Q: What would you do with the prize money if you place?

A: I think the general consensus among the group is to reinvest into new equipment. That way we can tackle more of these competitions.

Q: And do you have a plan B? ;)

A: My Plan B is to always combine my artistic side with my job, whatever avenue that might be. As long as I can be creative within my work, I can always be passionate about my career.

Now that's pretty solid advice for anyone, no matter which industry you work in.

To view Plan B, visit: http://www.youtube.com/watch?v=otdvyFpOrYg

And Canning's work is well-known - her work has been showcased in many film festivals, and one of her music videos (The Pathological Lovers' Best Served) is nominated for Video of the Year at this year's East Coast Music Awards, along with Hey Rosetta's A Thousand Suns (director Noah Pink).

 

Fans can vote for the ECMA Video of the Year at: http://ecma.bellaliant.net/

 

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Comments

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Recent comments

  • Toby Maguire
    August 02, 2011 - 17:14

    Can't wait for the torrent to download this clip, sounds promising!

  • Carla
    July 29, 2011 - 11:33

    Nice article!

  • Andrew
    July 06, 2011 - 14:29

    Heidi, Don't try to make a point and then back away with "I'm just sayin'." Either make the point or don't. And why not expand on the actual topic - i.e. what is the effect of illegal downloading? It seems clear from your "interview" (Facebooking, by the way, isn't journalism) with Matt that he doesn't get paid per ticket sold or via any other royalty-based system. The best he can offer is a vague comment about illegal downloads being a disincentive for financiers due to diminishing revenues. What, I am really supposed to think that if I don't pay for a movie that movies will cease to exist? Look at the uptake on Netflix. As your only other commenter states, the industry is changing. Now a blog on THAT might be interesting. Your amateurish finger-wagging won't endear you to anyone. It will, however, probably have a similiar effect on them as it has me - a vow to never lose another five minutes reading your blog.

  • pistol
    May 12, 2011 - 23:22

    What about all the jobs created by opening up the industry? Not only does the internet steal profits from large movie companies but it also gives determined individuals a chance to enter the industry that would otherwise not have the chance. Policing file transfer is not a answer. This is the same debate that was the downfall of Metallica. The market is re-adjusting. You will see a lot of smaller companies break away from the larger because of the freedom it will enable them. So in long run we will most likely see more jobs in the industry. In Fact, one great example of a very positive move is theyoungturks.com. They are doing great things and are able to do it because of this. If larger companies can not complete in the new market then so be it. People have spoken really. Too bad Metallica could not see that.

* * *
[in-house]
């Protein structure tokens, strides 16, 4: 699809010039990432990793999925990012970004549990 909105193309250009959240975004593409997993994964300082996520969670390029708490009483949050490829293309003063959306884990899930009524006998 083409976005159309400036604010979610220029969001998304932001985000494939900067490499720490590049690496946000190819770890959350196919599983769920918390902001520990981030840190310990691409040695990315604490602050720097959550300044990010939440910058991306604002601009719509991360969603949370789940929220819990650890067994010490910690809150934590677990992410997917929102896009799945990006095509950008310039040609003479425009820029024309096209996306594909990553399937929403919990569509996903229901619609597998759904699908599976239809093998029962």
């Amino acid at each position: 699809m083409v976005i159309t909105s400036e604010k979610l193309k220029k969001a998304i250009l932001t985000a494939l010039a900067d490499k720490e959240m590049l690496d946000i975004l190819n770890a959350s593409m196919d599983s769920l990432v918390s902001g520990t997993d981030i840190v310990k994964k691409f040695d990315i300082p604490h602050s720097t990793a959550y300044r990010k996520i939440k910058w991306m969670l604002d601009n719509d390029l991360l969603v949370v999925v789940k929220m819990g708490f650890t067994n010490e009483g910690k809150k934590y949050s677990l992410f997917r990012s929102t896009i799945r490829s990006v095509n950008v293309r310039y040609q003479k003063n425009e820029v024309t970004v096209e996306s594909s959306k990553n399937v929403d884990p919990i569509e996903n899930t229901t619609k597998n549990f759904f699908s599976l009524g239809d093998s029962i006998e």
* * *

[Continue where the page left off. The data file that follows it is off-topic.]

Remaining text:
• pistol
    May 12, 2011 - 23:12

    What about all the jobs created by opening up the industry? Not only does the internet steal profits from large movie companies but it also gives determined individuals a chance to enter the industry that would otherwise not have the chance. Policing file transfer is not a answer. This is the same debate that was the downfall of Metallica. The market is re-adjusting. You will see a lot of smaller companies break away from the larger because of the freedom it will enable them. So in long run we will most likely see more jobs in the industry. In Fact, one great example of a very positive move is theyoungturks.com. They are doing great things and are able to do it because of this. If larger companies can not complete in the new market then so be it. People have spoken really. Too bad Metallica could not see that.